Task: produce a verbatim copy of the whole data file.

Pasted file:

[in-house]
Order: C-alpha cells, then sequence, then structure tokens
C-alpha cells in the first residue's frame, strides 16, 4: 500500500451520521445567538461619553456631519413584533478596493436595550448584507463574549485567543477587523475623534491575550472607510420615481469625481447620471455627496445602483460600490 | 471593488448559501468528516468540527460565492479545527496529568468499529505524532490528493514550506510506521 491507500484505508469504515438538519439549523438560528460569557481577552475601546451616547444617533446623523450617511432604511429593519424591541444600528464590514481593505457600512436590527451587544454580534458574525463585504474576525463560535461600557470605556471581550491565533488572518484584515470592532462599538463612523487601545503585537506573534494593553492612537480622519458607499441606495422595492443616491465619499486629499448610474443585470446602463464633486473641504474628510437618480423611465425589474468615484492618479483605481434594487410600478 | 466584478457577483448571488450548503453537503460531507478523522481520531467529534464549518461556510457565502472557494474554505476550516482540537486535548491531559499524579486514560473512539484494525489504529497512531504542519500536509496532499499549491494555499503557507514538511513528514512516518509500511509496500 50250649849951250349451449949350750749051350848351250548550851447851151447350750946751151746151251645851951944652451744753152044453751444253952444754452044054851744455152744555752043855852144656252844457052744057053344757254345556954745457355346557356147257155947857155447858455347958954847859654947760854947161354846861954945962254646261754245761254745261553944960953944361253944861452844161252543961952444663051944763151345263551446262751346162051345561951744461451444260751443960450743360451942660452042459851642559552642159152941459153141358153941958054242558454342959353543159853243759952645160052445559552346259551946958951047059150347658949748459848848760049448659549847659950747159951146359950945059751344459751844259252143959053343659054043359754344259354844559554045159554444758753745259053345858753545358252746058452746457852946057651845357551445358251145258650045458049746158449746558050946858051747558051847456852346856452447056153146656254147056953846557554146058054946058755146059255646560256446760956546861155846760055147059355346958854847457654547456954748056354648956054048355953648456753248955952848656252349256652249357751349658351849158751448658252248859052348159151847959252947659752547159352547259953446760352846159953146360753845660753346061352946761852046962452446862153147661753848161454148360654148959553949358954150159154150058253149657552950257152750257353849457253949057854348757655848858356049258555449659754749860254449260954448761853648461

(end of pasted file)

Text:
[in-house]
Order: C-alpha cells, then sequence, then structure tokens
C-alpha cells in the first residue's frame, strides 16, 4: 500500500451520521445567538461619553456631519413584533478596493436595550448584507463574549485567543477587523475623534491575550472607510420615481469625481447620471455627496445602483460600490 | 471593488448559501468528516468540527460565492479545527496529568468499529505524532490528493514550506510506521 491507500484505508469504515438538519439549523438560528460569557481577552475601546451616547444617533446623523450617511432604511429593519424591541444600528464590514481593505457600512436590527451587544454580534458574525463585504474576525463560535461600557470605556471581550491565533488572518484584515470592532462599538463612523487601545503585537506573534494593553492612537480622519458607499441606495422595492443616491465619499486629499448610474443585470446602463464633486473641504474628510437618480423611465425589474468615484492618479483605481434594487410600478 | 466584478457577483448571488450548503453537503460531507478523522481520531467529534464549518461556510457565502472557494474554505476550516482540537486535548491531559499524579486514560473512539484494525489504529497512531504542519500536509496532499499549491494555499503557507514538511513528514512516518509500511509496500 50250649849951250349451449949350750749051350848351250548550851447851151447350750946751151746151251645851951944652451744753152044453751444253952444754452044054851744455152744555752043855852144656252844457052744057053344757254345556954745457355346557356147257155947857155447858455347958954847859654947760854947161354846861954945962254646261754245761254745261553944960953944361253944861452844161252543961952444663051944763151345263551446262751346162051345561951744461451444260751443960450743360451942660452042459851642559552642159152941459153141358153941958054242558454342959353543159853243759952645160052445559552346259551946958951047059150347658949748459848848760049448659549847659950747159951146359950945059751344459751844259252143959053343659054043359754344259354844559554045159554444758753745259053345858753545358252746058452746457852946057651845357551445358251145258650045458049746158449746558050946858051747558051847456852346856452447056153146656254147056953846557554146058054946058755146059255646560256446760956546861155846760055147059355346958854847457654547456954748056354648956054048355953648456753248955952848656252349256652249357751349658351849158751448658252248859052348159151847959252947659752547159352547259953446760352846159953146360753845660753346061352946761852046962452446862153147661753848161454148360654148959553949358954150159154150058253149657552950257152750257353849457253949057854348757655848858356049258555449659754749860254449260954448761853648461